Evolutions | Health | Fitness | Wellness

Achilles Tendonitis

on January 29, 2013 by admin

Achilles Tendonitis

The Achilles tendon is the largest tendon in the human body!  It connects the calf muscles to the heel and is highly involved in walking, running, jumping etc. – essentially all weight bearing activities!!  Despite this tendon being the largest and strongest, it is very prone to tendonitis, tearing and degeneration – ughh!

Types of Achilles Tendonitis:


Fibers in the middle portion of the tendon break down and develop tiny tears, degenerate, swell and thicken


Fibers that attach to the heel bone may breakdown and/or tear.  Damaged tendons may calcify and extra bone growth often forms (heel spurs)

Symptoms of Achilles Tendonitis:

*Pain behind the ankle and/or along the tendon – worse in morning and with activity/exercise

*Elevated pain the day after exercising

*Scar- like bump formation/thickening and/or swelling

*Limited ROM in ankle and decreased ability to flex foot

*Isolated pain/tenderness at inflamed/damaged site

**A sudden “pop” in the back of the calf or heel may indicate a ruptured Achilles!!

Causes of Achilles Tendonitis:

*Reduced flexibility and/or weakness in calf muscles

*Overuse or increased training intensity or volume

*Inadequate recovery time between running sessions

*Increased hill or speed work

*Unequal leg length

*Pronation or Supination

*Ankle/Foot joint restrictions/mal-alignments

*Poor Heel Posting and/or improper shoe selection

*Antibiotic usage and/or cortisone – weakens tendons

*Poor warm-up/cool down habits

Management of Achilles Tendonitis:

**Properly diagnose with functional examination, MRI and/or diagnostic ultrasound**

Ultrasound and Iontophoresis therapy – 2-3X/week

Manual soft tissue release therapy – 1-2X/week

Myofasical Dry Needle Therapy – 2-3X/week

Specific manual adjustments of foot, ankle, knee, hip and lower back – adjust until clear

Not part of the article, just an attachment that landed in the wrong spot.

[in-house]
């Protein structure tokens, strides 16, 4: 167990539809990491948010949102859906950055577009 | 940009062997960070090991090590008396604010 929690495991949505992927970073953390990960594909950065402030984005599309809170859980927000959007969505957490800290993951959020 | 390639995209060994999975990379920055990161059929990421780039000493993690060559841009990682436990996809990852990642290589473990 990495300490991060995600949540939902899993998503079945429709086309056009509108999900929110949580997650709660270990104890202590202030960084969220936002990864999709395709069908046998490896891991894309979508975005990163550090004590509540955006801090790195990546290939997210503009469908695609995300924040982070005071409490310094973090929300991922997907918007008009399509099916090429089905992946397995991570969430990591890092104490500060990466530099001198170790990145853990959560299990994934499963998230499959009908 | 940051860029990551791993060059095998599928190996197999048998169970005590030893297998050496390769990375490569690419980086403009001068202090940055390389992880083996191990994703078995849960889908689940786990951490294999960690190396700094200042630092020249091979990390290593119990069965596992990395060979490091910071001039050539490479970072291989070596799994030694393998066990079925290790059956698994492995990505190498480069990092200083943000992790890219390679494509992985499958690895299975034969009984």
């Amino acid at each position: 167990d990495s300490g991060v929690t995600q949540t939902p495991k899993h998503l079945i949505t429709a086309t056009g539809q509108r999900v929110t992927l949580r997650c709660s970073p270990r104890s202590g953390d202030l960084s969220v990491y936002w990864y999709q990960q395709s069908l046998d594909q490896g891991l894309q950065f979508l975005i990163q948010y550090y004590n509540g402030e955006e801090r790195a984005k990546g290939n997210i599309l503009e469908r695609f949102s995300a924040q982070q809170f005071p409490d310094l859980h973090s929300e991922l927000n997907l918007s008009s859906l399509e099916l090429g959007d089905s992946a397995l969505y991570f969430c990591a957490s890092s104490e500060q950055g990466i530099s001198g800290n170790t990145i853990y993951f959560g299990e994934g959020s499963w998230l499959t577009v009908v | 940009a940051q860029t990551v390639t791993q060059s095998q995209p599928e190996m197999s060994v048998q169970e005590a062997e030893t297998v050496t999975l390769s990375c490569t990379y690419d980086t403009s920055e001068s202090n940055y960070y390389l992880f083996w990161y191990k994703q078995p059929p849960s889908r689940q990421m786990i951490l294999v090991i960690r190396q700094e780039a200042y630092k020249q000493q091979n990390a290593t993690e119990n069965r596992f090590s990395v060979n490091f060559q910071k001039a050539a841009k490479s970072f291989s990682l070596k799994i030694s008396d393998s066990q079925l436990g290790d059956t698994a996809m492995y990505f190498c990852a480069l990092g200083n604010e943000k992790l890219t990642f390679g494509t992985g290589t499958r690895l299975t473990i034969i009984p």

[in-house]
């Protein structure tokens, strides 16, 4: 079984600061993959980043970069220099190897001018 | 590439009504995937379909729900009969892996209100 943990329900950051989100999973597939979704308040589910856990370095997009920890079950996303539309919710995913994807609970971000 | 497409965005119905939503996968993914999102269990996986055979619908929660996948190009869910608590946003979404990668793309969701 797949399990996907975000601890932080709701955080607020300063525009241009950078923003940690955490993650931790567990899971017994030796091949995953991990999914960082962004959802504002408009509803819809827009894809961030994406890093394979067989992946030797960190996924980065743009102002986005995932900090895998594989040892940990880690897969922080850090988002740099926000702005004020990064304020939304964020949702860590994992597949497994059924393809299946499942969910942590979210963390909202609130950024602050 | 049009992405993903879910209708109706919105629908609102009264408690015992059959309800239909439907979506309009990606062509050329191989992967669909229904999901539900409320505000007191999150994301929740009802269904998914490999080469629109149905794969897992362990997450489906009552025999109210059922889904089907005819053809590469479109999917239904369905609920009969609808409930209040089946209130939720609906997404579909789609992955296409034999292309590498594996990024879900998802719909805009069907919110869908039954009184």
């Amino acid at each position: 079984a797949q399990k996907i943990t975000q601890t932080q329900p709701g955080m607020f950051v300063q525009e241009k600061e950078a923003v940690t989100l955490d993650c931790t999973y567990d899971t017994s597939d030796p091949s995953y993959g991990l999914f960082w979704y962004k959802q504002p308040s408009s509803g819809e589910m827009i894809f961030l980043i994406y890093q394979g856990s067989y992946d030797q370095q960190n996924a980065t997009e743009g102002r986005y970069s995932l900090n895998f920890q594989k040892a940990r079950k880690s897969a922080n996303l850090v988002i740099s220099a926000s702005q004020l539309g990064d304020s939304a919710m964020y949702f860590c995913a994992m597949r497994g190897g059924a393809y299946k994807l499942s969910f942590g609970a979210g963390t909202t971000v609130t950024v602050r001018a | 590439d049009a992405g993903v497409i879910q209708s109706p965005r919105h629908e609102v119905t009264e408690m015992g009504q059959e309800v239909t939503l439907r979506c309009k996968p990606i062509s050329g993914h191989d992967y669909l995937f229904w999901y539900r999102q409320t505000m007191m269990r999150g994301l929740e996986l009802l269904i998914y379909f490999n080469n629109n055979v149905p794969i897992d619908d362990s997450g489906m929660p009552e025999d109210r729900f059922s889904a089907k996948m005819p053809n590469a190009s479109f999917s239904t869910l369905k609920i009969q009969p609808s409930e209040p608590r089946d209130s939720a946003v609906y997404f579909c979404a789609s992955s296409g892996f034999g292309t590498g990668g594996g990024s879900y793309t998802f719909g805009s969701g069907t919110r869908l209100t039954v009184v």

Custom Orthotics – cast to support proper biomechanics

Improve heel posting and consider adding a heel pad/lift to accommodate temporarily

Dorsi-flexion night splint – wear to stretch tendon and align fibers while sleeping ~ 6 weeks

Practice avoidance and Water Running, Recumbent Bike, Ellipitcal temporarily to “Actively Rest”

Consider Platelet Rich Plasma (PRP) Injection for resistant cases

Nutritional Anti-Inflammatory protocol: Proteolytic Enzymes, Bioflavonoids, Fish Oil – 3 mos

Nutritional Connective Tissue Protocol: Collagenics and Ligaplex for connective tissue integrity – 3 mos

Kinesio-tape Achilles and Calf to support healing and fiber alignment

Terrel Suggs, the Raven’s former defensive player of the year tore his Achilles in the spring and typically this injury would have ended his season.  However, thanks to technology and compliance to a comprehensive regimen similar to the one above, he returned to the field without re-occurrence!

Due to the nature of this injury and tendon, it requires a comprehensive multi-faceted approach to resolve.  From training modifications, orthotics, manual and physical therapy, modalities, and clinical nutrition, promoting healing and allowing the tissue to restore is paramount for a successful outcome and prevention of re-injury.
Image: Gray’s Anatomy